An example of the respectful clash of two very different ideas.


I'm hearing more frequently that I sound ancient, old-fashioned, curmudgeonly.



Filleul, Portrait of Benjamin Franklin, 1779

They bark, "It's a free country!"

In preparation for The Independence Days, Kurt points to Franklin's reminder ...
[T]he people, on tasting the dish, are always disposed to eat more of it than does them good.

Happy Birthday, Hay

Colin Hay was born on this day in 1953.

"Catch a Star" ...

28 June 2023

Bellini, La Sonnambula

Maria Callas performs the aria, "Ah non credea mirarti" ...

Echo & The Bunnymen (sorta), "The Somnambulist"

The dreams are chair wheels in his oceans
Walks in his sleep, the somnambulist
Beneath the seabed, magic potions
Waters deep for the somnambulist ...

William Alfred Sergeant.

Men at Work, "Blue for You"

Furs, "Dumb Waiters"


Men at Work released Cargo in 1983.

"No Sign of Yesterday" ...

Higgins Lake.
Salami on rye.
A not-quite sunburn.
Fresh water.

The Ocean Blue, "Between Something and Nothing"

Words that form a sentence
Words that form a phrase
In a poem or a letter
Could not convey the meaning
Of what this man has done
In a painting
On canvas ...

Happy Birthday, Rousseau

Nochez after Ramsay, Jean-Jacques Rousseau, 1769

Teach your scholar to observe the phenomena of nature; you will soon rouse his curiosity, but if you would have it grow, do not be in too great a hurry to satisfy this curiosity. Put the problems before him and let him solve them himself. Let him know nothing because you have told him, but because he has learnt it for himself. Let him not be taught science, let him discover it. If ever you substitute authority for reason he will cease to reason; he will be a mere plaything of other people's thoughts.

Jean-Jacques Rousseau, born on this day in 1712, from Emile


Two "invisible workers" remember being in the presence of Bloom ...
As teachers who take pride in lesson planning and deliberate pedagogy, observing those seminar sessions could be frustrating. He tired easily and often had trouble with the Ozzian telecommunication medium. The intelligent and engaged students sometimes struggled to respond to the prompts he posed but did not have the energy to fully elucidate. He recapitulated material from his books or spent much of class asking students to read the plays aloud at length. Perhaps because he notoriously treated characters as if they were real people, he posed questions that seemed puzzling or downright unanswerable.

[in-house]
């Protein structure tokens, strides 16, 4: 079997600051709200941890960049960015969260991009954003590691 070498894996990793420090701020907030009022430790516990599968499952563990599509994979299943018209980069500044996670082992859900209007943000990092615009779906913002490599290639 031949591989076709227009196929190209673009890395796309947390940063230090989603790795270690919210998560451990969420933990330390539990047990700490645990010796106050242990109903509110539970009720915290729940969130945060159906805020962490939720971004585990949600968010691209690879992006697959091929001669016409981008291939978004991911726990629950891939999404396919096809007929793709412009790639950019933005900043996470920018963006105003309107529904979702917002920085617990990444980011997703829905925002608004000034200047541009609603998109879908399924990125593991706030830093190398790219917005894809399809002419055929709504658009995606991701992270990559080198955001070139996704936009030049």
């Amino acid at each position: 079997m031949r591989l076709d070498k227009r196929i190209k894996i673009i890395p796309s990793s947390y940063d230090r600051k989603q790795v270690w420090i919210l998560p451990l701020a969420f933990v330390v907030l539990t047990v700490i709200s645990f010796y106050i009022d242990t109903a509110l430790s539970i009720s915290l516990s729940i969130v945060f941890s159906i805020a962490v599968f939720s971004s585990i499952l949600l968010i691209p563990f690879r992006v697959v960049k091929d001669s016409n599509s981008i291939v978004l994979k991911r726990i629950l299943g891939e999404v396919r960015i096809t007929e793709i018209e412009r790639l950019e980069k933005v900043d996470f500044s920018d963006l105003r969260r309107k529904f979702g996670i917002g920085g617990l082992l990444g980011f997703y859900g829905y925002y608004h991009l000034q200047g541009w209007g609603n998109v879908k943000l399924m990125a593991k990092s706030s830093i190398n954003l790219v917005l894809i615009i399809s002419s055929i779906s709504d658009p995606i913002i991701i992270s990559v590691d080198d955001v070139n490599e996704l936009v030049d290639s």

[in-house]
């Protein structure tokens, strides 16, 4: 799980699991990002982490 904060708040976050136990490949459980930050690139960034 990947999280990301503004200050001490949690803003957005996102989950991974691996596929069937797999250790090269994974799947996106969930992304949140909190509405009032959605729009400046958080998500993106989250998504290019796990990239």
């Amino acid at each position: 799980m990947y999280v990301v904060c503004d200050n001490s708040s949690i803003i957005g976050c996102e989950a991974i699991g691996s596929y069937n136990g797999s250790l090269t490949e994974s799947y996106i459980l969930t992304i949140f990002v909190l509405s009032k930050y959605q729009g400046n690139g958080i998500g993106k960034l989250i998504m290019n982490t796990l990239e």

Be gone, boys.  Remain invisible.


The imagination imitates. It is the critical spirit that creates.

Oscar Wilde

Happy Birthday, Rubens

Rubens, Study of Two Heads, 1609

My talent is such that no undertaking, however vast in size, has ever surpassed my courage.

Peter Paul Rubens, born on this day in 1577

Don't miss Waldemar Januszczak's Rubens: An Extra Large Story ...


Writers are, in the first place, readers. I tell every writer I’ve ever known, either they are deep readers or they cannot become real writers. Read only the best and most challenging and traditional. And reread it.

Harold Bloom

27 June 2023

Joy Division, "Atmosphere"

New Order interpreting ...


The bell has rung, and I've called time
The chair is on the table, out the door, baby ...


The B-52's released Cosmic Thing on this day in 1989.

"Deadbeat Club" ...


Wilse, Fram under Sail, 1910

When superstition is allowed to perform the task of old age in dulling the human temperament, we can say goodbye to all excellence in poetry, in painting, and in music. 

Denis Diderot


Chandor had embarked on his greatest masterpiece with 3.5 acres of barren land as his canvas.  With the aid of picks, shovels, and dynamite the hillside evolved into a series of “garden rooms” featuring English and Chinese motifs.  He planted over 150 trees along with hundreds of flowers and masses of wisteria and peppered the Gardens with water features, intricate stonework, timeless sculptures and delightful surprises around every corner.